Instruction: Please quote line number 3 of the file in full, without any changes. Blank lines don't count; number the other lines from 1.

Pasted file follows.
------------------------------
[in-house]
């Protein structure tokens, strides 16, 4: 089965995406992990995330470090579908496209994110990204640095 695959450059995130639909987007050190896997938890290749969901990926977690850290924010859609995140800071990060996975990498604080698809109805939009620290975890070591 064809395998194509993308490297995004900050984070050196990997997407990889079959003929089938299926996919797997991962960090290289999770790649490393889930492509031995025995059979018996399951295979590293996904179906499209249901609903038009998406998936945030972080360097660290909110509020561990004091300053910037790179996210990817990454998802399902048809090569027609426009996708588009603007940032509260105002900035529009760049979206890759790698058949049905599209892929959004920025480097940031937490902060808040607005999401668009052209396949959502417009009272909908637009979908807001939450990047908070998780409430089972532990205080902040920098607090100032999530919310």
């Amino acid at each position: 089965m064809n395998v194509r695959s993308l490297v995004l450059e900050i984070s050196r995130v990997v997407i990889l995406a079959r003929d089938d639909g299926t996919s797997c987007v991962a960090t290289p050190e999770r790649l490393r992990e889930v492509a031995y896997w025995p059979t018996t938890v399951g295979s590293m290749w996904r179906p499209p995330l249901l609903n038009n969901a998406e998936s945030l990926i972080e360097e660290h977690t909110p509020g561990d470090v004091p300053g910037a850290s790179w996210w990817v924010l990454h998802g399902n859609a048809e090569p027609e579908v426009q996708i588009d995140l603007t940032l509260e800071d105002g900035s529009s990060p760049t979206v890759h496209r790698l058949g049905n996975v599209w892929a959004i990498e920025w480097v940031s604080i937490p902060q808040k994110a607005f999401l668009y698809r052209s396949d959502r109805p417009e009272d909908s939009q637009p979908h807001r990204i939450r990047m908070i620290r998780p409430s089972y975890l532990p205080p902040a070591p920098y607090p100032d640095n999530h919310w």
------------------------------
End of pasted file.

């Amino acid at each position: 089965m064809n395998v194509r695959s993308l490297v995004l450059e900050i984070s050196r995130v990997v997407i990889l995406a079959r003929d089938d639909g299926t996919s797997c987007v991962a960090t290289p050190e999770r790649l490393r992990e889930v492509a031995y896997w025995p059979t018996t938890v399951g295979s590293m290749w996904r179906p499209p995330l249901l609903n038009n969901a998406e998936s945030l990926i972080e360097e660290h977690t909110p509020g561990d470090v004091p300053g910037a850290s790179w996210w990817v924010l990454h998802g399902n859609a048809e090569p027609e579908v426009q996708i588009d995140l603007t940032l509260e800071d105002g900035s529009s990060p760049t979206v890759h496209r790698l058949g049905n996975v599209w892929a959004i990498e920025w480097v940031s604080i937490p902060q808040k994110a607005f999401l668009y698809r052209s396949d959502r109805p417009e009272d909908s939009q637009p979908h807001r990204i939450r990047m908070i620290r998780p409430s089972y975890l532990p205080p902040a070591p920098y607090p100032d640095n999530h919310w």